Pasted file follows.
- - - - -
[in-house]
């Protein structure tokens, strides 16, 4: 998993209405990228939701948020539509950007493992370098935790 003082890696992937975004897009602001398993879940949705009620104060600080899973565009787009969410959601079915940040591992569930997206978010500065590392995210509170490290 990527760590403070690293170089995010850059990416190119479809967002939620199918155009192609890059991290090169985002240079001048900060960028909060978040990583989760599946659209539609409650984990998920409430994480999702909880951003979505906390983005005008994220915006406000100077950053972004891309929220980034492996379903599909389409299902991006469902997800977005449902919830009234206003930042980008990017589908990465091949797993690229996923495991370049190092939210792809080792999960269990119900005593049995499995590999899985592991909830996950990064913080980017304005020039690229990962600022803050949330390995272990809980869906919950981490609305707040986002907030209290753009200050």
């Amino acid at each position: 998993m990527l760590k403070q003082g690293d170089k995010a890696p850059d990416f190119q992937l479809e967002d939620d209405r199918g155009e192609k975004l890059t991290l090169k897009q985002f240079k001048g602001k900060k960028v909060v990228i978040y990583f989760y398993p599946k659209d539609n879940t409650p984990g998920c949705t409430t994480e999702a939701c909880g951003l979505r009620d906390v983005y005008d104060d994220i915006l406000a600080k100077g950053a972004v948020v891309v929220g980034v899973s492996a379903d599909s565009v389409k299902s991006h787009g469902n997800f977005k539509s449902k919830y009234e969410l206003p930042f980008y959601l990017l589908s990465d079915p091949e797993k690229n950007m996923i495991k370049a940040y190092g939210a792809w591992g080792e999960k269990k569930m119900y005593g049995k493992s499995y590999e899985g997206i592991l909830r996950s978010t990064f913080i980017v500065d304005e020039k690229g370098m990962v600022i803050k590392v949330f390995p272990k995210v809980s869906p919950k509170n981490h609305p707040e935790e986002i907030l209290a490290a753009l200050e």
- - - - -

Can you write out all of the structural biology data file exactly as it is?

[in-house]
């Protein structure tokens, strides 16, 4: 998993209405990228939701948020539509950007493992370098935790 003082890696992937975004897009602001398993879940949705009620104060600080899973565009787009969410959601079915940040591992569930997206978010500065590392995210509170490290 990527760590403070690293170089995010850059990416190119479809967002939620199918155009192609890059991290090169985002240079001048900060960028909060978040990583989760599946659209539609409650984990998920409430994480999702909880951003979505906390983005005008994220915006406000100077950053972004891309929220980034492996379903599909389409299902991006469902997800977005449902919830009234206003930042980008990017589908990465091949797993690229996923495991370049190092939210792809080792999960269990119900005593049995499995590999899985592991909830996950990064913080980017304005020039690229990962600022803050949330390995272990809980869906919950981490609305707040986002907030209290753009200050």
């Amino acid at each position: 998993m990527l760590k403070q003082g690293d170089k995010a890696p850059d990416f190119q992937l479809e967002d939620d209405r199918g155009e192609k975004l890059t991290l090169k897009q985002f240079k001048g602001k900060k960028v909060v990228i978040y990583f989760y398993p599946k659209d539609n879940t409650p984990g998920c949705t409430t994480e999702a939701c909880g951003l979505r009620d906390v983005y005008d104060d994220i915006l406000a600080k100077g950053a972004v948020v891309v929220g980034v899973s492996a379903d599909s565009v389409k299902s991006h787009g469902n997800f977005k539509s449902k919830y009234e969410l206003p930042f980008y959601l990017l589908s990465d079915p091949e797993k690229n950007m996923i495991k370049a940040y190092g939210a792809w591992g080792e999960k269990k569930m119900y005593g049995k493992s499995y590999e899985g997206i592991l909830r996950s978010t990064f913080i980017v500065d304005e020039k690229g370098m990962v600022i803050k590392v949330f390995p272990k995210v809980s869906p919950k509170n981490h609305p707040e935790e986002i907030l209290a490290a753009l200050e």